Yes I did remember how much you loved her and asked about the web site. Such beautiful cards and so easy to do. Maybe you’ll get one this year. πŸ™‚ Love ya.

        • I’ll enjoy it! I haven’t used my subscription much but I always renew it, in part because I like what Jacquie and company do, and appreciate their approach.

  2. What a beautiful way to celebrate Christmas. Giving is what it’s all about but the giving of yourself is the ultimate gift. I realize that not everyone celebrates holidays the same and that is fine, “to each his/her own”. The celebration for me is actually the birthday of my Lord who has given his life for me and for all. When I was a child we would sing Happy Birthday to Jesus around the manger each year. My mom baked a birthday cake that read Happy Birthday Jesus. We ate the cake of course but it instilled in us what celebrating the day was really all about.
    I am now 73 and still silently every year I sing that song. I did pass the tradition along to my children but I don’t know if they have continued it in the fast paced society that we now live. I hope they do. I know they are all kind and giving people. They were my best and most beautiful gift to the world. Better than any book I or anyone has written or will ever write.

    Your post has filled my heart with joy and I wish you a very Merry Christmas and a blessed and Happy New Year filled with love, joy and success. I will be thinking about you on Christmas day and remembering this post with much joy.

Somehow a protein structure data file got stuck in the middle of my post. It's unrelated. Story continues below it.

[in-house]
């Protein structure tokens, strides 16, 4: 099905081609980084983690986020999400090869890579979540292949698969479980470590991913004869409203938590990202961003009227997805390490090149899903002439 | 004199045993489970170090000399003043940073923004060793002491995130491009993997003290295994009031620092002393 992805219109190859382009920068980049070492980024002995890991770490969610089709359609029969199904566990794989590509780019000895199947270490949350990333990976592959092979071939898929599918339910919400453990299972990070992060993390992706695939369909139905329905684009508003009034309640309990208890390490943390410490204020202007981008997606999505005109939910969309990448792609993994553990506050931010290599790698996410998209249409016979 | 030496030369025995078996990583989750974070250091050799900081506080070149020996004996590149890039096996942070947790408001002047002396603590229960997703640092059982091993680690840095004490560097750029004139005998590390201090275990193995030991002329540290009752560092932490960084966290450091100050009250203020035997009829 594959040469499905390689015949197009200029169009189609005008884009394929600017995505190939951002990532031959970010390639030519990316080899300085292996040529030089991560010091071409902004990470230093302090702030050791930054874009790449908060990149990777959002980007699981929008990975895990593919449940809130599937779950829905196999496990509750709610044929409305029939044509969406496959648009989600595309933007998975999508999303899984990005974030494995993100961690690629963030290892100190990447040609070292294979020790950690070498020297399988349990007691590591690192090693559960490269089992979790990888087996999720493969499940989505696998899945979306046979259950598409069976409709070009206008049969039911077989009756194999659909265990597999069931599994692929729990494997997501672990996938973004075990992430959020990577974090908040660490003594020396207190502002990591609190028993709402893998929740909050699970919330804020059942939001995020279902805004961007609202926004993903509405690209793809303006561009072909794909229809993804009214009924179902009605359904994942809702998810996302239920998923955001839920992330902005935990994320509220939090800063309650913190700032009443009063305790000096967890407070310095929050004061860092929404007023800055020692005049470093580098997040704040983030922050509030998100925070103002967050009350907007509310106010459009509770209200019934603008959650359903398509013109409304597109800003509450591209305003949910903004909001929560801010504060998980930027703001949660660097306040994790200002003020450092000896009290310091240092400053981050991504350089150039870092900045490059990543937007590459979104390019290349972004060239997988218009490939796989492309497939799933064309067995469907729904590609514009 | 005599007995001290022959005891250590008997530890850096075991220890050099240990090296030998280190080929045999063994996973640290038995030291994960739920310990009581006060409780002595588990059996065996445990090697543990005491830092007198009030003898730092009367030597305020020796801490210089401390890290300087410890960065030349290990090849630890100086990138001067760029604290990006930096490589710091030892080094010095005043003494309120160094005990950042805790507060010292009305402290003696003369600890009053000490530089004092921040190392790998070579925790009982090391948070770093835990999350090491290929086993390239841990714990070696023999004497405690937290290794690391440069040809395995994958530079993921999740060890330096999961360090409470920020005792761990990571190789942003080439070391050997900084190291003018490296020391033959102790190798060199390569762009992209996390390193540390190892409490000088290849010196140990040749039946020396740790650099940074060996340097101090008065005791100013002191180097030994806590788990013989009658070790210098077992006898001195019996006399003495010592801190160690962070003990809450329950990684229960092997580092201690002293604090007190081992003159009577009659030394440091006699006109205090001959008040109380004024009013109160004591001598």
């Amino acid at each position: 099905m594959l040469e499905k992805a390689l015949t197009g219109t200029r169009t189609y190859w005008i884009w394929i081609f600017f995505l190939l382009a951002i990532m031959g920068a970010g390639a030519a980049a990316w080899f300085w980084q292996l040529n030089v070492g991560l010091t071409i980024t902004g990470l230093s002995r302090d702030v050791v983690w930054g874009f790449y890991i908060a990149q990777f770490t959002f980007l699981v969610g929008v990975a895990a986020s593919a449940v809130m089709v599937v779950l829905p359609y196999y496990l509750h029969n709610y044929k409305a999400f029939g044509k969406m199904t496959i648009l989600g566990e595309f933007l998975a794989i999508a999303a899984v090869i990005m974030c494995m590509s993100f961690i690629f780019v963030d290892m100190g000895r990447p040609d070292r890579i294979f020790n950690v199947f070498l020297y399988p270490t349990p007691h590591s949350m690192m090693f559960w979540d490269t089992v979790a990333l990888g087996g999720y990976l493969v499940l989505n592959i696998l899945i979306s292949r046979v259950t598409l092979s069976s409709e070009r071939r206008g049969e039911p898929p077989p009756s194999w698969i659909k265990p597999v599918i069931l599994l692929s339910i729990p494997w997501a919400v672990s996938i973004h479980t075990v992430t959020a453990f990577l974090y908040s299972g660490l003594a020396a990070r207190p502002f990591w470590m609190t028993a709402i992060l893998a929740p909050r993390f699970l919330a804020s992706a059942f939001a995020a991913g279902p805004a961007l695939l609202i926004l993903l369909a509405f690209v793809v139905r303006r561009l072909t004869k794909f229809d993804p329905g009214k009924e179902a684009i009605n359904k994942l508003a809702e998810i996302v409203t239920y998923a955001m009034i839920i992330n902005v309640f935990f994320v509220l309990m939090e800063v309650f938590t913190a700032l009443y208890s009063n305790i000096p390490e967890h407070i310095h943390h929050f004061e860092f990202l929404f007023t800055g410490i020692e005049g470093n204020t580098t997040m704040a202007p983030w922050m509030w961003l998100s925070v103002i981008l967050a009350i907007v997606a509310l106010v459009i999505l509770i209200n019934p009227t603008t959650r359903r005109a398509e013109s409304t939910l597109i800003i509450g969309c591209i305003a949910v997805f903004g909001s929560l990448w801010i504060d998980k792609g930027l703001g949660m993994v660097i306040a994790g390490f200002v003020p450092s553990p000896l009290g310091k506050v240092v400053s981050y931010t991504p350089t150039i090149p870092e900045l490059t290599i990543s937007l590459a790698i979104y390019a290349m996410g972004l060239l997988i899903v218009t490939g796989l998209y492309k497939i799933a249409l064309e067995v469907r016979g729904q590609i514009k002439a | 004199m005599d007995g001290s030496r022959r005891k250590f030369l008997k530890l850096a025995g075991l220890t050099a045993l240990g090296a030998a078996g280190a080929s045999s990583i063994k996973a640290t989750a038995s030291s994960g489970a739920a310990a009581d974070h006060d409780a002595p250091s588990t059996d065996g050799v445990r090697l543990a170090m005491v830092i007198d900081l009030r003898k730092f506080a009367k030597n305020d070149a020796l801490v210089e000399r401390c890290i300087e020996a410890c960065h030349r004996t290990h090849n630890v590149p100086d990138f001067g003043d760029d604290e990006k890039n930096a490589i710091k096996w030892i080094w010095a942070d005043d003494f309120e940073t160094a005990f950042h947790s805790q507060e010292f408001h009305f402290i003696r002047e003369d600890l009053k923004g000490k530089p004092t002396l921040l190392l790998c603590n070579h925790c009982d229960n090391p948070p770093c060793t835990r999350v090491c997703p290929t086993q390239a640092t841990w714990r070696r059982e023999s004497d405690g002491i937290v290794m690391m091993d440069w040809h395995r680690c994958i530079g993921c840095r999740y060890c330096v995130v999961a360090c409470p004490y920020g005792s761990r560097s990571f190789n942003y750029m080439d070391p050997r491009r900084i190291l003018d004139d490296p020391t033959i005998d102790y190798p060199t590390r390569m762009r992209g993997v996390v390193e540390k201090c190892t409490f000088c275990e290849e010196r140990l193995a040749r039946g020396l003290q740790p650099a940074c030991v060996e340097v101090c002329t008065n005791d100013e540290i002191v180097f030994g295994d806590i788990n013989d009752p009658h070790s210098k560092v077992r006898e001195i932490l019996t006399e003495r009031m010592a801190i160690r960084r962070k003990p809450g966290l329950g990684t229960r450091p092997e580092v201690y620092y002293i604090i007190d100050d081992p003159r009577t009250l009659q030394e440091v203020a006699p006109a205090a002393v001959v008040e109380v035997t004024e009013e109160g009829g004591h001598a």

• Patricia, thank you for sharing this beautifully personal Christmas tradition, and the photo of your tree. I am so happy you liked my post. I am always cheered to see your smiling face (via your Gravatar) here. I will think of you on Christmas too! Our own celebrations will have much in common, I feel sure. Merry Christmas!

  3. Carol Hoyos

    Dear Julia, I’m a post behind so would like to send a thought about the Christmas tree. One year when we were struggling with a health issue I mentioned to a wise woman (my Mom) we weren’t going to put up a tree….we weren’t in the mood. My Mom said to me that nothing wouldn’t stop the birth of Christ and no matter how “we felt” the story and events of Christmas would proceed. I won’t say whether we did or didn’t get a tree that year but will tell you it gave us a different perspective. πŸŽ„ xo